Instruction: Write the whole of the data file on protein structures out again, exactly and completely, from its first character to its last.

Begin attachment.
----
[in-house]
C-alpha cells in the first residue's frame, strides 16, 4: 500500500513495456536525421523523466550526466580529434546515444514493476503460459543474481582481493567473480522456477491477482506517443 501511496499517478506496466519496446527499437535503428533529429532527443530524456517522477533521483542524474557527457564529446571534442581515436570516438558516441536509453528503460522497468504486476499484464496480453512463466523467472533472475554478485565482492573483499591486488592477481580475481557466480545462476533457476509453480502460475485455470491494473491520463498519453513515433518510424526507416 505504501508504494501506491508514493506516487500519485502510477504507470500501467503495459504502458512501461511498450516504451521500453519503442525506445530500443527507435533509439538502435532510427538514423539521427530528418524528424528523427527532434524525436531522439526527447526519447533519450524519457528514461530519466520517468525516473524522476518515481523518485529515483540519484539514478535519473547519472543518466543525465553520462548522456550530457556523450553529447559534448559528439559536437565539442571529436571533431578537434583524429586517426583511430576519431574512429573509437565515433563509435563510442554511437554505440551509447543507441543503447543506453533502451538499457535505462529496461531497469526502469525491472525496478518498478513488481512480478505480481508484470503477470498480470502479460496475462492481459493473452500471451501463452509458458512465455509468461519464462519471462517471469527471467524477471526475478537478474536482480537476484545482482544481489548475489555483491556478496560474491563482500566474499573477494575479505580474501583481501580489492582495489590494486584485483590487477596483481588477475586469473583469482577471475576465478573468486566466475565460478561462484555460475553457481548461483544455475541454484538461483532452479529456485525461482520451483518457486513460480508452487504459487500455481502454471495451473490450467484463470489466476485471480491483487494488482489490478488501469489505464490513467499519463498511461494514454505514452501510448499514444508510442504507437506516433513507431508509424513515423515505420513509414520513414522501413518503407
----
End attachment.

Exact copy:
[in-house]
C-alpha cells in the first residue's frame, strides 16, 4: 500500500513495456536525421523523466550526466580529434546515444514493476503460459543474481582481493567473480522456477491477482506517443 501511496499517478506496466519496446527499437535503428533529429532527443530524456517522477533521483542524474557527457564529446571534442581515436570516438558516441536509453528503460522497468504486476499484464496480453512463466523467472533472475554478485565482492573483499591486488592477481580475481557466480545462476533457476509453480502460475485455470491494473491520463498519453513515433518510424526507416 505504501508504494501506491508514493506516487500519485502510477504507470500501467503495459504502458512501461511498450516504451521500453519503442525506445530500443527507435533509439538502435532510427538514423539521427530528418524528424528523427527532434524525436531522439526527447526519447533519450524519457528514461530519466520517468525516473524522476518515481523518485529515483540519484539514478535519473547519472543518466543525465553520462548522456550530457556523450553529447559534448559528439559536437565539442571529436571533431578537434583524429586517426583511430576519431574512429573509437565515433563509435563510442554511437554505440551509447543507441543503447543506453533502451538499457535505462529496461531497469526502469525491472525496478518498478513488481512480478505480481508484470503477470498480470502479460496475462492481459493473452500471451501463452509458458512465455509468461519464462519471462517471469527471467524477471526475478537478474536482480537476484545482482544481489548475489555483491556478496560474491563482500566474499573477494575479505580474501583481501580489492582495489590494486584485483590487477596483481588477475586469473583469482577471475576465478573468486566466475565460478561462484555460475553457481548461483544455475541454484538461483532452479529456485525461482520451483518457486513460480508452487504459487500455481502454471495451473490450467484463470489466476485471480491483487494488482489490478488501469489505464490513467499519463498511461494514454505514452501510448499514444508510442504507437506516433513507431508509424513515423515505420513509414520513414522501413518503407